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The Adventures of Sherlock Holmes (Macmillan Popular Classics)
The Adventures of Sherlock Holmes is perhaps the greatest collection of detective short stories ever written. From his residence at 221B Baker Street, Sherlock Holmes solves a series of baffling and bizarre cases using his inimitable deductive powers, recounted to us by the faithful though sometimes bemused Dr Watson.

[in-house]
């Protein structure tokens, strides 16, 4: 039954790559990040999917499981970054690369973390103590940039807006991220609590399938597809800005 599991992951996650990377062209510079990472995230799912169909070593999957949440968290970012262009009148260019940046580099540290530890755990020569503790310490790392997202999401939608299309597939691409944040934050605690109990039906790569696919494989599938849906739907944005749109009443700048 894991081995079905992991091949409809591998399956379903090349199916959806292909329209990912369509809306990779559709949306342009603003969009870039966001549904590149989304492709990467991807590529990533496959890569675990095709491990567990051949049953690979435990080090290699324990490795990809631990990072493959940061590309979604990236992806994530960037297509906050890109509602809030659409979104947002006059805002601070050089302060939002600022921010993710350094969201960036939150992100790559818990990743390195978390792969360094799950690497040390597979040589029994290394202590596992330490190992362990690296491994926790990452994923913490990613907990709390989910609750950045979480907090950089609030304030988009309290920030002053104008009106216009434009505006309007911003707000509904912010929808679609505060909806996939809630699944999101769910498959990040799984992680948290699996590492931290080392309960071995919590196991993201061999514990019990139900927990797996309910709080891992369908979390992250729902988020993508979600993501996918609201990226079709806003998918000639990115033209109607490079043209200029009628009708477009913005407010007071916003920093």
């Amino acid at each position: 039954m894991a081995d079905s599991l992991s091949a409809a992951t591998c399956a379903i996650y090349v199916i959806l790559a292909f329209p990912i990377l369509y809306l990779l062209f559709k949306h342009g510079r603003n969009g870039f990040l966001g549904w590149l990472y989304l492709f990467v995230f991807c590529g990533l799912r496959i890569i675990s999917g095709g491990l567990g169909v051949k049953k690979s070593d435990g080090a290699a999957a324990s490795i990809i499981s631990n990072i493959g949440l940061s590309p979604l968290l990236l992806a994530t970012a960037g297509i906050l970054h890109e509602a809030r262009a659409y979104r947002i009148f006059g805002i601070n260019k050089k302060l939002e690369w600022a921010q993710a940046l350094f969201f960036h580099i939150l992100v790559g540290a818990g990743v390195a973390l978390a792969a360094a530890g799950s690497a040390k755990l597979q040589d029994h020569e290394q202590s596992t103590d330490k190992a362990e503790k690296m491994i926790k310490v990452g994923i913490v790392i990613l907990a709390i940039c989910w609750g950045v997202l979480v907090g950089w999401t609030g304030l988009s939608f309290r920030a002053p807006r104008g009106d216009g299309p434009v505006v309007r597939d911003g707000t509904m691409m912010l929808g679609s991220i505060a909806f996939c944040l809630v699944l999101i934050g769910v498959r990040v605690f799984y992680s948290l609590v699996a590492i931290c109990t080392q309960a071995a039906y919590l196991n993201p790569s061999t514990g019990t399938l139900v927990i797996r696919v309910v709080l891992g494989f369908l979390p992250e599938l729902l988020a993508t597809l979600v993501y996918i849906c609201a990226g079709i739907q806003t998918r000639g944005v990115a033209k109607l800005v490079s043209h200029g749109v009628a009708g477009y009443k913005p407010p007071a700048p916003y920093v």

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Arthur Conan Doyle was born in Edinburgh in 1859. After a rigorous Jesuit education, at Stonyhurst College in Lancashire, he trained to be a doctor at Edinburgh University. Eventually he set up in medical practice in Southsea and, during the quiet periods between patients, he turned his hand to writing. Although Sherlock Holmes was Doyle's greatest creation, he believed his historical novels such as Micah Clarke and The White Company were of greater literary quality. He also created the irascible Professor Challenger in The Lost World and the comic French soldier Brigadier Gerard who appeared in a series of short stories. Doyle was knighted in 1902. Towards the end of his life he devoted much of his time to his belief in Spiritualism, using his writings as a means of providing funds to support his activities in this field. He died in 1930.